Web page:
Synopses & Reviews
A vibrant and empowering history that emphasizes the perspectives and stories of African American women to show how they are — and have always been — instrumental in shaping our country
In centering Black women's stories, two award-winning historians seek both to empower African American women and to show their allies that Black women's unique ability to make their own communities while combatting centuries of oppression is an essential component in our continued resistance to systemic racism and sexism. Daina Ramey Berry and Kali Nicole Gross offer an examination and celebration of Black womanhood, beginning with the first African women who arrived in what became the United States to African American women of today.
A Black Women's History of the United States reaches far beyond a single narrative to showcase Black women's lives in all their fraught complexities. Berry and Gross prioritize many voices: enslaved women, freedwomen, religious leaders, artists, queer women, activists, and women who lived outside the law. The result is a starting point for exploring Black women's history and a testament to the beauty, richness, rhythm, tragedy, heartbreak, rage, and enduring love that abounds in the spirit of Black women in communities throughout the nation.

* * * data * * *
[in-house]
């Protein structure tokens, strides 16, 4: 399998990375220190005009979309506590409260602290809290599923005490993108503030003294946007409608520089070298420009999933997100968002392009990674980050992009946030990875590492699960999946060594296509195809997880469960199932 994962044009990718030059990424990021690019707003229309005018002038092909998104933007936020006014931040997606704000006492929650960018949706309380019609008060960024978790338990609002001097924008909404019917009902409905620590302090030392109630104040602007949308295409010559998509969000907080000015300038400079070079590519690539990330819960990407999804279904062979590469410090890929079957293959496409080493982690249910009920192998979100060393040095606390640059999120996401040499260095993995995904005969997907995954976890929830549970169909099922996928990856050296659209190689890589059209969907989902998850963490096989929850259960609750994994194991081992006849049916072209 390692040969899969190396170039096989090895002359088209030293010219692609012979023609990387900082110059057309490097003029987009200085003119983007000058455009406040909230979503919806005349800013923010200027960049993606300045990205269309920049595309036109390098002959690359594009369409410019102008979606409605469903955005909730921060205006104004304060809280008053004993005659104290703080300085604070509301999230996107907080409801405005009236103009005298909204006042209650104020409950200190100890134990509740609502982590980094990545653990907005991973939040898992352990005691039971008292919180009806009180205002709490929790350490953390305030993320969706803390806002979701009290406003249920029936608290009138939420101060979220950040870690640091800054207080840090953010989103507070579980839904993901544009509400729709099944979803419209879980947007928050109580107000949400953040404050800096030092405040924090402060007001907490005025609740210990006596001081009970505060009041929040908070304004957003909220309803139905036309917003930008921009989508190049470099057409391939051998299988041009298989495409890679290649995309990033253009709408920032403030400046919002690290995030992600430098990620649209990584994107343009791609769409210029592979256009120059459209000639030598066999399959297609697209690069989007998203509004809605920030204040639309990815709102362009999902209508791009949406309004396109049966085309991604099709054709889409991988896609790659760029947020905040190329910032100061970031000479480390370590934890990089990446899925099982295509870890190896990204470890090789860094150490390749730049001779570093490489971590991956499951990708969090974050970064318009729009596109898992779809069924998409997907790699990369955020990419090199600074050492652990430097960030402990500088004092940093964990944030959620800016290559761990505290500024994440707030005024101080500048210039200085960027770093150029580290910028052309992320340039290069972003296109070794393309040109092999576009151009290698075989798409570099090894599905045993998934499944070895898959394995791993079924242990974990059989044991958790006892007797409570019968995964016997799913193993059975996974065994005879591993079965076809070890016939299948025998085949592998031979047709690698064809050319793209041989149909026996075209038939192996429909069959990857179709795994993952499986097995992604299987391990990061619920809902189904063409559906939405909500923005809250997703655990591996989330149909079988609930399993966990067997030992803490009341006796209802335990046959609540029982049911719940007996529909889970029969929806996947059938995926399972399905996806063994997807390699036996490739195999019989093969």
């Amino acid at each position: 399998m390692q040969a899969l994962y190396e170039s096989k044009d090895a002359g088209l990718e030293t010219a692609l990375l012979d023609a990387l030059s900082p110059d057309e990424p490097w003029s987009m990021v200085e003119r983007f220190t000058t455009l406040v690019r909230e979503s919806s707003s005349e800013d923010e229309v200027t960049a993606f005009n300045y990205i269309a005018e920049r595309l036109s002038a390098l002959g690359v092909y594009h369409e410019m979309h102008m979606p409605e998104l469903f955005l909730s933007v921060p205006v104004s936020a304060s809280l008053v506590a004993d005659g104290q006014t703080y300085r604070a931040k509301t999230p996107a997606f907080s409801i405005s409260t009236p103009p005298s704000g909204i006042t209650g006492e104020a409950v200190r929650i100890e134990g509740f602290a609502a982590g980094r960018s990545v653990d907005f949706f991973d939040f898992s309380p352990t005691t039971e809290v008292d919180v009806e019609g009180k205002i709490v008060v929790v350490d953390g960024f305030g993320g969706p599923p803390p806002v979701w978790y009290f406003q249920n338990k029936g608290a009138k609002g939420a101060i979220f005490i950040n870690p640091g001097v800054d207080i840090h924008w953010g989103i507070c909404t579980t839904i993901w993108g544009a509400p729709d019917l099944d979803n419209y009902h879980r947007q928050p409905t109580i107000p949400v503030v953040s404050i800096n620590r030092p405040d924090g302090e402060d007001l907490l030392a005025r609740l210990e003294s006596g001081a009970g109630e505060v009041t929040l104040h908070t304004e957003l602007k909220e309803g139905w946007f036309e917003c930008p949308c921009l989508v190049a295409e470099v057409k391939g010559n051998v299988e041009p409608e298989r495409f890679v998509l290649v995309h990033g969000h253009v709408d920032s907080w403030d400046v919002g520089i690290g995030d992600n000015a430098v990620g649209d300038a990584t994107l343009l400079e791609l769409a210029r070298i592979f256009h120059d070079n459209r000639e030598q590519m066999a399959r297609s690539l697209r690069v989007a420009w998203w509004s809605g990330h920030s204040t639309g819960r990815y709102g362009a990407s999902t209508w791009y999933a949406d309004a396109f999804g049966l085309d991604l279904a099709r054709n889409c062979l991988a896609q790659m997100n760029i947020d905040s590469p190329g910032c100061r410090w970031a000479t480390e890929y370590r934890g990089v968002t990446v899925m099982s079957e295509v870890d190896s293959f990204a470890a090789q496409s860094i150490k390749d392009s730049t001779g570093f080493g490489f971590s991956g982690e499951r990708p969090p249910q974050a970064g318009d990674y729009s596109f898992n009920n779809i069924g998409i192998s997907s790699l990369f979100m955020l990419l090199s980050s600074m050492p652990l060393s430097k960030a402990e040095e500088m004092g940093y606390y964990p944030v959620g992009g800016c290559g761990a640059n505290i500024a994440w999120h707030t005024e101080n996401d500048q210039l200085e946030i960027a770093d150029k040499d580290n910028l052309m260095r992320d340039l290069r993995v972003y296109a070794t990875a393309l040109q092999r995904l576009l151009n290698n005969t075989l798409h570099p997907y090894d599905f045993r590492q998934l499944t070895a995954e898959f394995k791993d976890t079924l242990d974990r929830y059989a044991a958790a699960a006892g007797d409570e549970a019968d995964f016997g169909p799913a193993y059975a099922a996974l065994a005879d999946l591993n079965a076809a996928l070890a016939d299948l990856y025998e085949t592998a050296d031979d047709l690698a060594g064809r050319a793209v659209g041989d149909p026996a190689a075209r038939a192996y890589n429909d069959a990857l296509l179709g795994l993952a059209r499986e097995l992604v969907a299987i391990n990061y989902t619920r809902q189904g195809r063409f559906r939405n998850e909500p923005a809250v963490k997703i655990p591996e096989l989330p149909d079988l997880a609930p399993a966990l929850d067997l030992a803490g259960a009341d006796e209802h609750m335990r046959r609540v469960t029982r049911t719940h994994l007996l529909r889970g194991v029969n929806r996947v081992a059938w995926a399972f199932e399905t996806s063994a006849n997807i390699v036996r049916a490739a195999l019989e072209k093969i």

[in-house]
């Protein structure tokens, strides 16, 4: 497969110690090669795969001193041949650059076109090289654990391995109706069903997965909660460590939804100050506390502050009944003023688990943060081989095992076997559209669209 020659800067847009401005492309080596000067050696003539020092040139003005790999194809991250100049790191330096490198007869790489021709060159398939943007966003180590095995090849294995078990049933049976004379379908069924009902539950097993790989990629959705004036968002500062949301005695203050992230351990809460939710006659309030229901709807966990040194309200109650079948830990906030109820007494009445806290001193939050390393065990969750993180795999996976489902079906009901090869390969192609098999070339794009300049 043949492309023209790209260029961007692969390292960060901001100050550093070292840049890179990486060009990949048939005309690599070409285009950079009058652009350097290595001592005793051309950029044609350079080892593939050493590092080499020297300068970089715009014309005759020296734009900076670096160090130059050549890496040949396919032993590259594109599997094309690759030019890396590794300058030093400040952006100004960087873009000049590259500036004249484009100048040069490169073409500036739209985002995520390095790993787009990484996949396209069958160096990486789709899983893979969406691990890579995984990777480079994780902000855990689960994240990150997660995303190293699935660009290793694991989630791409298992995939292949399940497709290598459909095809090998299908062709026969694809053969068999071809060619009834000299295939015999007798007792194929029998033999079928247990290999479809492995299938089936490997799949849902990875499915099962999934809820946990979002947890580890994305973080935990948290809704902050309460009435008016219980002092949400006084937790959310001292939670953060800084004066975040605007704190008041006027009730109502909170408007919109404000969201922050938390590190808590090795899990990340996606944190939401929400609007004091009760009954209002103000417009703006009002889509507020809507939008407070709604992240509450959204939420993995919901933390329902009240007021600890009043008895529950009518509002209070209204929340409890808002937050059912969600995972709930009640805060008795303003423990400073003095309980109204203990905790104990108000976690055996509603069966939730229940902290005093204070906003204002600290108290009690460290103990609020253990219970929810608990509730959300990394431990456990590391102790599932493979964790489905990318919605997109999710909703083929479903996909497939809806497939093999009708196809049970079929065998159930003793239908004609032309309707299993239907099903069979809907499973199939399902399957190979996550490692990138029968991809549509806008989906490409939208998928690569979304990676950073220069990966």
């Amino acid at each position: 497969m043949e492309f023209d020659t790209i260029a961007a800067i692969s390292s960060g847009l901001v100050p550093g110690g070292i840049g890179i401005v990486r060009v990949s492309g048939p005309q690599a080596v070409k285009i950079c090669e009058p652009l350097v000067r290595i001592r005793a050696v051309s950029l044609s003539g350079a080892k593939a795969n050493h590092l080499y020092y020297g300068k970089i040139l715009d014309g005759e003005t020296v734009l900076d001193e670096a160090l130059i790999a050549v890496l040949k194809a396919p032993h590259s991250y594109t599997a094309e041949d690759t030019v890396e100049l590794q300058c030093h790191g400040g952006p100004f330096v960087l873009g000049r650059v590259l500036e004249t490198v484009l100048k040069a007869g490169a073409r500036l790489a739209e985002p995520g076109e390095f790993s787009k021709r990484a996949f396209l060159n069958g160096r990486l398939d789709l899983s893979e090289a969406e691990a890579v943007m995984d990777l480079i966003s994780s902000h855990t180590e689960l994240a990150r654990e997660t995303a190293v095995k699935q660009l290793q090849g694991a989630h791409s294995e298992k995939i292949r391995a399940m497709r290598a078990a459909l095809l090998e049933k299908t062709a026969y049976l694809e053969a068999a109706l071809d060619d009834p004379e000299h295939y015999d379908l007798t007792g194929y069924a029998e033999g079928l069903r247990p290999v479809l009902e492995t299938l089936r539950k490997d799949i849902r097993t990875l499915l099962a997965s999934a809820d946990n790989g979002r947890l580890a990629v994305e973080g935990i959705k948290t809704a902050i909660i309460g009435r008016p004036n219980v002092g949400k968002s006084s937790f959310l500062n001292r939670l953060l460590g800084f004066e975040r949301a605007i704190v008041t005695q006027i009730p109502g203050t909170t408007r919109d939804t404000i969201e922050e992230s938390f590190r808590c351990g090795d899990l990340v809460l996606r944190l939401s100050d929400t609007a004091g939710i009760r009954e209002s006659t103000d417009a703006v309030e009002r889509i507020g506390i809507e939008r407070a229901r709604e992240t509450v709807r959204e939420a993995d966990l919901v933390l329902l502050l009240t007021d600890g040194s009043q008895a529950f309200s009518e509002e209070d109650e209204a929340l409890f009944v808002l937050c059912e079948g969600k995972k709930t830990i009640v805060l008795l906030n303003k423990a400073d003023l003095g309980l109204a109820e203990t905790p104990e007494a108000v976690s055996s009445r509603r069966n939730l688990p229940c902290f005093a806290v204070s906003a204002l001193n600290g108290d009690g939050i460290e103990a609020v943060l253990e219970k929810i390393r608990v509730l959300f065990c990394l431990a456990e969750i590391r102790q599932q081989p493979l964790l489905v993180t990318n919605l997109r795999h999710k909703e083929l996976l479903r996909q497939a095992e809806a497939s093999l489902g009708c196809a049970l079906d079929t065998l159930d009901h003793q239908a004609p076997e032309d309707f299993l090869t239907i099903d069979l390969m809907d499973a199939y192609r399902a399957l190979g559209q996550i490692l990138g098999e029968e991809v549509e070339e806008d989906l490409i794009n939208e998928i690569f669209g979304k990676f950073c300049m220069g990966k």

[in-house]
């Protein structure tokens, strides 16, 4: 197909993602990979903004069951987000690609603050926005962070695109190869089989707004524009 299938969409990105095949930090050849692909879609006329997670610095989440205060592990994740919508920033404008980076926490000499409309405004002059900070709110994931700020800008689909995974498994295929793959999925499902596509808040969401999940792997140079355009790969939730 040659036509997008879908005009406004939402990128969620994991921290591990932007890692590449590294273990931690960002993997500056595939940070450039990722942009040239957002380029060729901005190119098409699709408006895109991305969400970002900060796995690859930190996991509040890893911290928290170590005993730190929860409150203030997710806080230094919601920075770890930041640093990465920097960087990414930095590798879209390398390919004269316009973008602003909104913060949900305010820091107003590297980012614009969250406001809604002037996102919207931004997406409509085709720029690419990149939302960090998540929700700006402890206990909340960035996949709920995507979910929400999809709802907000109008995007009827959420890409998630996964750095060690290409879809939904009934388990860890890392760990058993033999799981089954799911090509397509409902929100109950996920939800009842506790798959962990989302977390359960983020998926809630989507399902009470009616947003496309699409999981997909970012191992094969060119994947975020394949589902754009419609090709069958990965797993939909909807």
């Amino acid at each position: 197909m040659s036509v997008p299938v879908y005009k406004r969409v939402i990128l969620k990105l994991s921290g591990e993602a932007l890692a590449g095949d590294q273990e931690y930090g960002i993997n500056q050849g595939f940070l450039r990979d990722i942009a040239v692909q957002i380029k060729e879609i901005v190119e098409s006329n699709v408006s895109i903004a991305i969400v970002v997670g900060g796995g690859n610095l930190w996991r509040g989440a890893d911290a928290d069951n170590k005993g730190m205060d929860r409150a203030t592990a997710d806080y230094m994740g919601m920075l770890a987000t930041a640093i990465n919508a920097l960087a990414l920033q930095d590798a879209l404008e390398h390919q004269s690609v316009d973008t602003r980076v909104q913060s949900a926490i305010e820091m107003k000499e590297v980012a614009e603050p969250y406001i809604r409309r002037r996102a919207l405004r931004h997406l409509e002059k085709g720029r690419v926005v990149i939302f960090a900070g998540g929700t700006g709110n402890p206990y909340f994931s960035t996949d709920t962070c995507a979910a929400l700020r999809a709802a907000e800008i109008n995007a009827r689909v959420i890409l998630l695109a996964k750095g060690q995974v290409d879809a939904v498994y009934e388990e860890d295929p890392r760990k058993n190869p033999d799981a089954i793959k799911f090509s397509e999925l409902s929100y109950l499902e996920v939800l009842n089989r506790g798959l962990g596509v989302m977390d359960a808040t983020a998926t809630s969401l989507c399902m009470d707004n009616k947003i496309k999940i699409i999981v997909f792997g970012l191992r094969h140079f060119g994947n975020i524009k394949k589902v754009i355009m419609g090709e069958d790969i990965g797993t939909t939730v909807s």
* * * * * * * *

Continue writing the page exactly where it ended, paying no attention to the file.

"This book is a font of inspiration... A compact, exceptionally diverse introduction to the history of black women in America." Kirkus Reviews, Starred Review
"A welcome addition to the library of any history enthusiast, A Black Women's History of the United States is an absorbing read." Shelf Awareness, Starred Review
"Captivating, highly readable... A timely and much-needed restoration." Booklist
About the Author
Daina Ramey Berry is the Oliver H. Radkey Regents Professor of History and Chair of the History Department at the University of Texas at Austin. She is the author or co-editor of several previous books, including The Price for Their Pound of Flesh: The Value of the Enslaved, from Womb to Grave, in the Building of a Nation, winner of the 2017 SHEAR Book Award for Early American History. Connect with her at drdainarameyberry.com or @DainaRameyBerry on Twitter.
Kali Nicole Gross is the Martin Luther King Jr. Professor of History at Rutgers University, New Brunswick. Her previous books include Hannah Mary Tabbs and the Disembodied Torso: A Tale of Race, Sex, and Violence in America, winner of the 2017 Hurston/Wright Legacy Award in nonfiction. Learn more at kalinicolegross.com or connect with her on Twitter @KaliGrossPhD.